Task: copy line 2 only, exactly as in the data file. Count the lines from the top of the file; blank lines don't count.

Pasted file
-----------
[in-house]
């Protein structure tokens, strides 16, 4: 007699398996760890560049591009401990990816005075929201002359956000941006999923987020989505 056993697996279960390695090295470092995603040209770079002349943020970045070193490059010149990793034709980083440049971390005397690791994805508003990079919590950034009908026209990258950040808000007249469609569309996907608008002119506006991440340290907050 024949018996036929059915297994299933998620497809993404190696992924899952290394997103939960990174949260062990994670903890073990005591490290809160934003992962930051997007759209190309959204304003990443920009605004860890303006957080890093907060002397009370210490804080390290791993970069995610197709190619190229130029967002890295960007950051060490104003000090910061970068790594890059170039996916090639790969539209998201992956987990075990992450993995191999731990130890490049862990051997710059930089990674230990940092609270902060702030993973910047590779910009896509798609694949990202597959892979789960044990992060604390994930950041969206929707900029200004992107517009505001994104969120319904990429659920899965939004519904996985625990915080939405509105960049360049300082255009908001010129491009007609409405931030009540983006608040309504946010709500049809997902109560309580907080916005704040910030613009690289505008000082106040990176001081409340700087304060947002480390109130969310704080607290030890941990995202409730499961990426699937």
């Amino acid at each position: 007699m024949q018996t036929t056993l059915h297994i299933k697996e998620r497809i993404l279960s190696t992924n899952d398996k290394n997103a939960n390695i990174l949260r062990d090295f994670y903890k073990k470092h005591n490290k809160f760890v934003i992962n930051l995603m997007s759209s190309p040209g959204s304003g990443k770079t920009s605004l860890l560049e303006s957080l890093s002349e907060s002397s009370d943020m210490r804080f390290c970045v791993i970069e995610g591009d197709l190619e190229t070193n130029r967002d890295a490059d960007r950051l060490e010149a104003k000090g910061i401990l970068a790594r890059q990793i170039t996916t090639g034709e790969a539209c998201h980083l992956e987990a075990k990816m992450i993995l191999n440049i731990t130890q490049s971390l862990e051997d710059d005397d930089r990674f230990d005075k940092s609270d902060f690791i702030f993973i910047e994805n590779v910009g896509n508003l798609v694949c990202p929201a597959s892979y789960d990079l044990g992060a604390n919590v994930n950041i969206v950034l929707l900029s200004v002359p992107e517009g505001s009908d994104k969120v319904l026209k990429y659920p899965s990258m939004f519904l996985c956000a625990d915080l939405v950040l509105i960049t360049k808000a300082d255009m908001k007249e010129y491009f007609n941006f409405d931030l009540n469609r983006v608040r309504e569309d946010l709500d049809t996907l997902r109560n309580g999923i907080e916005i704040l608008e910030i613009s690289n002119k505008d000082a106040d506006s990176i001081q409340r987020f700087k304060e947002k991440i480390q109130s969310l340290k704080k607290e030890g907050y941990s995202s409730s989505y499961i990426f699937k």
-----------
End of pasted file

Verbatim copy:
């Protein structure tokens, strides 16, 4: 007699398996760890560049591009401990990816005075929201002359956000941006999923987020989505 056993697996279960390695090295470092995603040209770079002349943020970045070193490059010149990793034709980083440049971390005397690791994805508003990079919590950034009908026209990258950040808000007249469609569309996907608008002119506006991440340290907050 024949018996036929059915297994299933998620497809993404190696992924899952290394997103939960990174949260062990994670903890073990005591490290809160934003992962930051997007759209190309959204304003990443920009605004860890303006957080890093907060002397009370210490804080390290791993970069995610197709190619190229130029967002890295960007950051060490104003000090910061970068790594890059170039996916090639790969539209998201992956987990075990992450993995191999731990130890490049862990051997710059930089990674230990940092609270902060702030993973910047590779910009896509798609694949990202597959892979789960044990992060604390994930950041969206929707900029200004992107517009505001994104969120319904990429659920899965939004519904996985625990915080939405509105960049360049300082255009908001010129491009007609409405931030009540983006608040309504946010709500049809997902109560309580907080916005704040910030613009690289505008000082106040990176001081409340700087304060947002480390109130969310704080607290030890941990995202409730499961990426699937």